Livorno province is primarily known for Bolgheri, in particular for Sassicaia wine that has its own DOC Bolgheri Sassicaia. Nowadays many estates in commune of Castagneto Carducci consider as an honour to produce wines under prestigious Bolgheri appellations. It hasn’t been always like that though…
For years the Tuscan coast between Livorno and Grosseto was considered to be a no man’s land in terms of vine cultivaton and winemaking. Only few estates were producing wines here and they never succeeded to come out of Chianti producers’ shadow. The fertile areas of Arno’s delta and the coastal plain were already taken up with other forms of agriculture. Mountainsides were covered with macchia - a dense scrub common to the coasts of the Meditterranean. In fact, the area’s climatic conditions and types of soil are extremely well-suited to growing good red wines.
One of the first, who started to show his interest to this land in terms of fine wine was Mario Incisa della Rocchetta, who moved to his estate San Guido after marriage with Clarice della Gherardesca. His friendship to Rothschild family helped to transport Cabernet seedlings from Bordeaux to Bolgheri in the middle of last century. It took a long way to go as the first commercial success came almost 40 years after. Later on the others like Grattamacco and Ornellaia cemented the success of this unique territory.
Today the whole region is also known as ‘little Bordeaux’ for the successfull cultivation of its main varieties: Cabernet Sauvignon, Cabernet Franc, Merlot and Petit Verdot. There is also some Syrah and Sangiovese around. The most of Bolgheri producers have at least one-two reds made with Sangiovese – it is to bring the Tuscan character into their product range. All of that fine-wine action initiated in the Bolgheri zone decades ago revitalized the entire coastal region, known as Maremma.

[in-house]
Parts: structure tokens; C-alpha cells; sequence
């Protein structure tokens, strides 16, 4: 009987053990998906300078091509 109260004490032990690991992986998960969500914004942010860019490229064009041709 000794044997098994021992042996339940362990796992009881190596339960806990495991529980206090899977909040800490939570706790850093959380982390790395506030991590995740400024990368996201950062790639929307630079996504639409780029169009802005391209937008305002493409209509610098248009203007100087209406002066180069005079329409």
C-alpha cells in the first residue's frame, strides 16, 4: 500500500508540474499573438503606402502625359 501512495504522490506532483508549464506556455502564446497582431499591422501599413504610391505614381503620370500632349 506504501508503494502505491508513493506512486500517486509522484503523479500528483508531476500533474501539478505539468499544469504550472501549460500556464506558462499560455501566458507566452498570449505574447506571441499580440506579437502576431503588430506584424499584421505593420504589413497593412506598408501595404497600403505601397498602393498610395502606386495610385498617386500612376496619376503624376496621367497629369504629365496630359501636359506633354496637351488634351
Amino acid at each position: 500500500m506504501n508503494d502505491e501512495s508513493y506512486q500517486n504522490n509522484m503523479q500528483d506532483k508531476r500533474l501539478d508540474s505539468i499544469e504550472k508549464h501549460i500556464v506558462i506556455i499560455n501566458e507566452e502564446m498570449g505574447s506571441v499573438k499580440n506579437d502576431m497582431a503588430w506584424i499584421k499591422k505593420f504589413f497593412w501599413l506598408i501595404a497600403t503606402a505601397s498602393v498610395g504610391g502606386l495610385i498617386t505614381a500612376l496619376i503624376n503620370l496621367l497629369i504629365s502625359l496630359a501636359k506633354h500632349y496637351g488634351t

Going to the south from Bolgheri you will reach Val di Cornia - it is the second production zone of Livorno province, which has started to gain international attention. The area is composed by the scenic valley and slopes of the hills surrounding it near the towns of Campiglia Marittima and Suvereto. Piombino promontory forms its coastal frontier on the west, where it is framed by sandy beaches of gulfs Baratti and Follonica.
Local reds are often made as a blend of Sangiovese, Cabernet Sauvignon and Merlot. Mono-varietal wines made of these three varieties are also allowed by DOC. Whites include light- to medium-bodied wines made from Vermentino and Trebbiano, complemented with other white varieties. There are also producers, who during recent years delivered exceptional red wines labelled as IGT or even Vino da Tavola.
The place were strong wine-making traditions existed long time ago is Elba island, which is a pearl of Livorno province. It is not only fantastic travel destination, which is known for its amazing blue lagoons, sandy beaches and Napoleon’s museum (Napoleon spent almost one year in exile to this beautiful corner of untouched insular nature), but also for its Aleatico dell’Elba - inimitable red dessert wine, which characterises diversity and singularity of the Tuscan coast at its best.
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